The Underground Detective

Thomas Boswell’s baseball columns might be close to unreadable now, but he’s excellent when writing about the human condition. Obituaries. Retirements. Hiring decisions. He’s insightful in a way others aren’t. Sure he’s no Gary Smith, but even Smith lost his fastball long before leaving Sports Illustrated. Hacks might be able to churn out the same drivel forever (see Lupica, Mike) but the most talented writers, it seems, burn out relatively quickly.

Not Boswell, who’s been at it since the tail end of the 60s. Boswell out wrote everyone not named Jaime Diaz regarding Seve’s fall and was Diaz’s equal in explaining Tiger’s frailties, nudged out only by Tom Callahan, who had the advantage, if you’d call it that, of being friends with Earl. Heck, after long leaving golf behind Boswell even wrote the best piece out there on the denuding of Oakmont, primarily by looking at the issue as a human and not a golf snob. Similarly, Boswell did a better job on Bud after his passing than any of the tennis elite.

After Arnold Palmer died, Boswell, in his weekly online chat, told a story of Arnold’s genuine excitement after scoring a hole-in-one on consecutive days on the same hole at some entirely forgettable senior tour event. And Boswell recounted his own excitement covering it. He used the story to get across the point that everyone else emphasized in their Arnold biopics — the man truly loved the game of golf. It was no act.

But Boswell then explained that he wouldn’t be touching Arnold in the newspaper. He said he didn’t really know Arnold. He never pilgrimaged to Latrobe, or walked through Arnold’s legendary barn. Boswell never did a one-on-one interview with him.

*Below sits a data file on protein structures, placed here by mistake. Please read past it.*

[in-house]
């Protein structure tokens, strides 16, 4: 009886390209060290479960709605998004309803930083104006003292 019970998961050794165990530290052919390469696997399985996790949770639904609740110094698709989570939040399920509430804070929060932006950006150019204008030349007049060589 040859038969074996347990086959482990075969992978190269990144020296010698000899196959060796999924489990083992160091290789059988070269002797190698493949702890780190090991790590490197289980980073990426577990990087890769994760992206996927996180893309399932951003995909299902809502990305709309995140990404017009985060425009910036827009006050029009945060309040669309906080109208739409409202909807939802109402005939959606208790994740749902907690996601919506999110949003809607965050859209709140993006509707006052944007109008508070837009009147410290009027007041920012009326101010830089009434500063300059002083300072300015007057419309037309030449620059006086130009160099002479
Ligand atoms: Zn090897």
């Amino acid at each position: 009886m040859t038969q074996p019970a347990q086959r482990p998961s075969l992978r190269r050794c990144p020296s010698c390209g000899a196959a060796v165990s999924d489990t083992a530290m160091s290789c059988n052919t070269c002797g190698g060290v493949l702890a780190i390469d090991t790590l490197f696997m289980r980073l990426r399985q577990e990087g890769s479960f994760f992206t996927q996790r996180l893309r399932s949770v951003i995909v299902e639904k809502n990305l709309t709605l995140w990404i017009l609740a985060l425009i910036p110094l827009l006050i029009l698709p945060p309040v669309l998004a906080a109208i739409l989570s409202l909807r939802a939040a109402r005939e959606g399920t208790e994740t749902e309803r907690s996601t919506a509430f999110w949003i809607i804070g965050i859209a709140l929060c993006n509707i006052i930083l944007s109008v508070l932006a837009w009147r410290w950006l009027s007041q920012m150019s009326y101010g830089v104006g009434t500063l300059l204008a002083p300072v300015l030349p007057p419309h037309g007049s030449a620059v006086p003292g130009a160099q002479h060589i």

Boswell, in effect, said he’d be a fraud if he attempted to take on the topic, and further called out anyone who would deign to write about a subject they’d never met. “You can’t fake it,” he wrote.

And this is where I spit the bit.

For one thing, you can bet Boswell never interviewed Seve. And even if he had during a Kemper Open drive by, Seve certainly wouldn’t have opened up in any meaningful way. At best, Boswell likely talked to Dean Beman about how exasperating Seve was, and perhaps got a few quotes from Crenshaw types about Seve’s “genius.”

But this would have been nothing more than box-checking; Crenshaw and Beman had nothing to say about the man that wasn’t already well known. Yet, years later Boswell was able to get at Seve in a way that others covering golf for a living weren’t.

What’s more interesting, and telling, is that the one subject Boswell has flubbed is the athlete he’s known better than any. I stopped being a baseball guy in 1986 or so, but the game’s mid-Atlantic hero, Cal Ripken, is of that time, so I’d pay attention when the DC papers covered him. And Boswell was the dean of the sport in this very non-baseball city, so he was one of the few to read on the matter.

But all Boswell could muster on Cal was mush, hero-worshipping fluff. I recall a paragraph or two about “roughhousing” in the clubhouse — which I translated to mean acting like an ass — and a ridiculous reflection on the moment Boswell realized Cal had lost a step. The rest, platitudes.

A few lines I came across recently in a book on Cuba’s ‘el Duque’ (which touched on Cal’s “leadership” or lack thereof, during a playoff game against the Yankees) and some stories that surfaced in the New York papers after an Orioles infield prospect was traded to the Mets (add “selfish” and “ego” to the jackass theme above) were much more instructive.

Let’s get back to Arnold. You wouldn’t know it from reading most of the gibberish published lately, but the guy was a human being. And, actually, his flaws are entirely uninteresting. He had a weakness for the flesh? Set him next to every other rich and powerful man in history. What’s only interesting here is the length that “journalists” have gone over the years to cover up, or even excuse Arnold’s behavior.

Some books on Arnold late in his life gently addressed this stuff, but the recent obits skirted it entirely or covered it with the old “sex is on my face” trope (and you can be sure that Arnold made this comment the way Yogi Berra said the 47,000 quips attributed to him). Callahan’s writeup on Arnold was the most blunt, but even he sugarcoats it with a “boys will be boys” story.